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[4/4] Composition & Service Function Chaining in Network Service Meshes

WF

Following the Path

Welcome to part four of this series. This this final part, we will explore our options for networking a composed application, from a de-composed monolith or set of microservices.

Here is a logical set of options:

  1. Proxy: Having a network kernel, ADC or proxy for every component to handle implementation of the service chain. Sidecars quickly solve an issue, but double component count within a mesh. Proxies work well in public and private clouds, but for commercial applications may incur license costs as well as higher resource utilisation to cover the sidecar container.

  2. Language specific libraries: which wrap your application packets in a NSH handling outer encapsulation. No sidecar required, no modification of a host. This adds complexity to software development in terms of modified socket libraries, but a well designed and implemented library does not expose the complexity. All your code has to do, is accept connections through a modified socket library. This works in the cloud providing security policies and routing domains allow it.

  3. Overlay: Add flow data to forwarding entities. Let’s face it, this isn’t going to happen in a cloud environment unless you’ve implemented a full overlay. An OpenVSwitch (OVS) overlay network would work along with technology like Tungsten Fabric and the commercial version.

For this to work, we need to enumerate function components (by IP address, socket, protocol, call) and map them to service function chains as per request intent. At the point of the request entering the network domain (i.e. the edge), classification is made on the request and a path is chosen based on some arbitrary metrics like load, response time, locality, whatever.

Flows can be pre-programmed at the point of network domain entry.

Header: A header can be generated at the point of network domain entry.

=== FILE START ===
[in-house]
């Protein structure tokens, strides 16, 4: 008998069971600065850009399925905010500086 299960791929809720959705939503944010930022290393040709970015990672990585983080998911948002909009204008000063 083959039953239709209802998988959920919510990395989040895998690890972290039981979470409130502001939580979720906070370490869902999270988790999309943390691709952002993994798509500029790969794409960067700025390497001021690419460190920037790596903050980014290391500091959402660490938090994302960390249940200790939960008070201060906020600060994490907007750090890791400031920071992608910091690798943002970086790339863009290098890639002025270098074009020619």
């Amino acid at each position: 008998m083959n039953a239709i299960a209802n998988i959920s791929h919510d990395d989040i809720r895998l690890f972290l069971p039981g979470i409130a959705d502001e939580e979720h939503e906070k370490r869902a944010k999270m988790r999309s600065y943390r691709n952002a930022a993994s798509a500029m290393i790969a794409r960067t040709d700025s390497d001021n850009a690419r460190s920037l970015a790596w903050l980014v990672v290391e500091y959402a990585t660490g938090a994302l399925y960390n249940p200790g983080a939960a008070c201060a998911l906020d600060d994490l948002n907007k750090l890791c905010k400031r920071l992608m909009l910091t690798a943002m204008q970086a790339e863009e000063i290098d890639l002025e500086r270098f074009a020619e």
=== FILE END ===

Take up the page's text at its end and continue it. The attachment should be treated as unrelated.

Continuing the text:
Once the first hop processes its task, the payload follows the service chain and then can return directly (asymmetric) or return through the same path (symmetric) to the source.

At each touch point, packet headers are re-written regardless. With NSH, more manipulation is done, for example the index with the SFC being traversed, but the network still doesn’t hold state and I see this as the way forward.

Mapping Functions to Applications

I’ve been thinking about a topology mapping service for a while for this kind of thing, which will ultimately allow a service-chain to form, rendering an application from its constituent components. Each component would need to follow some basic rules like single in/out, agreed data serialisation and structure and once done, it’s possible to drag and drop components to form an application service function chain. Each component could be collected from the servicing nodes and then through indexing each node in the graph (the network of service nodes), it’s possible to automatically build out the NSH header on ingress to the proxy, expanding capabilities directly from one-to-one mapping of say verbs on a REST application to a function or microservice, to one that contains both one-to-one and chained functionality.

Close

I’ve not proved any of this out yet and this is primarily a bunch of notes, thoughts and observations from watching the network service mesh space evolve.

NSH could be a nice winner here for governing data-plane path traversal for application composition. It works today for carrier networks and 5G, so why not application composition for decomposed, F2 type deployments?!

Would love to hear your thoughts on this. Again, this isn’t an academic paper, but a set of blabbering I wanted to share.

Dave
  • Tags: Service Function Chaining
  • Categories: Service Function Chaining